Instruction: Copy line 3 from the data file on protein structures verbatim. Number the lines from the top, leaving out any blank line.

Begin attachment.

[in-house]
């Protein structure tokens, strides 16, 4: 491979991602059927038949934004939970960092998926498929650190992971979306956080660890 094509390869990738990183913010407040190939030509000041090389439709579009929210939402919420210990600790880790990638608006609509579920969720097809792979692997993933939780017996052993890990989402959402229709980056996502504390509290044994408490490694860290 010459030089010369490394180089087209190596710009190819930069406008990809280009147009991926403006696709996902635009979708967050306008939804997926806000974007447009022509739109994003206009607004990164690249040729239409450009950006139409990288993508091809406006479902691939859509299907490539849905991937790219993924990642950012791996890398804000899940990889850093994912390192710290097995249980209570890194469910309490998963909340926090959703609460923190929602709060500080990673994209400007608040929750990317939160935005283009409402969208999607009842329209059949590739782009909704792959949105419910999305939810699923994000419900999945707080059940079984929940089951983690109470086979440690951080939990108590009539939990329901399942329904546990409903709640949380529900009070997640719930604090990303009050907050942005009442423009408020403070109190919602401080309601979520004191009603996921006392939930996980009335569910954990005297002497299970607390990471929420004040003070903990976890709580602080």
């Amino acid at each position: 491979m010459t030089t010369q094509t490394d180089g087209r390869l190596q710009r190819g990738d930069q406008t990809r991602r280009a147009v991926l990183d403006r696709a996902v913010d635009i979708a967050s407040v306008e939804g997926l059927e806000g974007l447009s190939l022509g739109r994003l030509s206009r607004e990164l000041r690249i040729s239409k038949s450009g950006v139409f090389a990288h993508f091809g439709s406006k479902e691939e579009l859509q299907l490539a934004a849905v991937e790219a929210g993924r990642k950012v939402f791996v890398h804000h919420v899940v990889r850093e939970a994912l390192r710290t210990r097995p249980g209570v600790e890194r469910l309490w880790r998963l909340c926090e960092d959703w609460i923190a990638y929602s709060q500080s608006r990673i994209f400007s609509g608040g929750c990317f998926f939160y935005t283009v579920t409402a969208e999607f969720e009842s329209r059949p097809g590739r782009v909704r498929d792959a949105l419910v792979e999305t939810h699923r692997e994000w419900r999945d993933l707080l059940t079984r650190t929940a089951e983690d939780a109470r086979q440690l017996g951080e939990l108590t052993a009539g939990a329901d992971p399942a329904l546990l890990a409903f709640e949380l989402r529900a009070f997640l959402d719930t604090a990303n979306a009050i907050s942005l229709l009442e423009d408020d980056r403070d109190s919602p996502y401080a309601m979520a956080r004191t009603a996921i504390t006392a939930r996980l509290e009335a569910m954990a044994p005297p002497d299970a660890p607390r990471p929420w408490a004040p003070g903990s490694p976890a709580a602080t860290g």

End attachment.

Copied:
């Amino acid at each position: 491979m010459t030089t010369q094509t490394d180089g087209r390869l190596q710009r190819g990738d930069q406008t990809r991602r280009a147009v991926l990183d403006r696709a996902v913010d635009i979708a967050s407040v306008e939804g997926l059927e806000g974007l447009s190939l022509g739109r994003l030509s206009r607004e990164l000041r690249i040729s239409k038949s450009g950006v139409f090389a990288h993508f091809g439709s406006k479902e691939e579009l859509q299907l490539a934004a849905v991937e790219a929210g993924r990642k950012v939402f791996v890398h804000h919420v899940v990889r850093e939970a994912l390192r710290t210990r097995p249980g209570v600790e890194r469910l309490w880790r998963l909340c926090e960092d959703w609460i923190a990638y929602s709060q500080s608006r990673i994209f400007s609509g608040g929750c990317f998926f939160y935005t283009v579920t409402a969208e999607f969720e009842s329209r059949p097809g590739r782009v909704r498929d792959a949105l419910v792979e999305t939810h699923r692997e994000w419900r999945d993933l707080l059940t079984r650190t929940a089951e983690d939780a109470r086979q440690l017996g951080e939990l108590t052993a009539g939990a329901d992971p399942a329904l546990l890990a409903f709640e949380l989402r529900a009070f997640l959402d719930t604090a990303n979306a009050i907050s942005l229709l009442e423009d408020d980056r403070d109190s919602p996502y401080a309601m979520a956080r004191t009603a996921i504390t006392a939930r996980l509290e009335a569910m954990a044994p005297p002497d299970a660890p607390r990471p929420w408490a004040p003070g903990s490694p976890a709580a602080t860290g």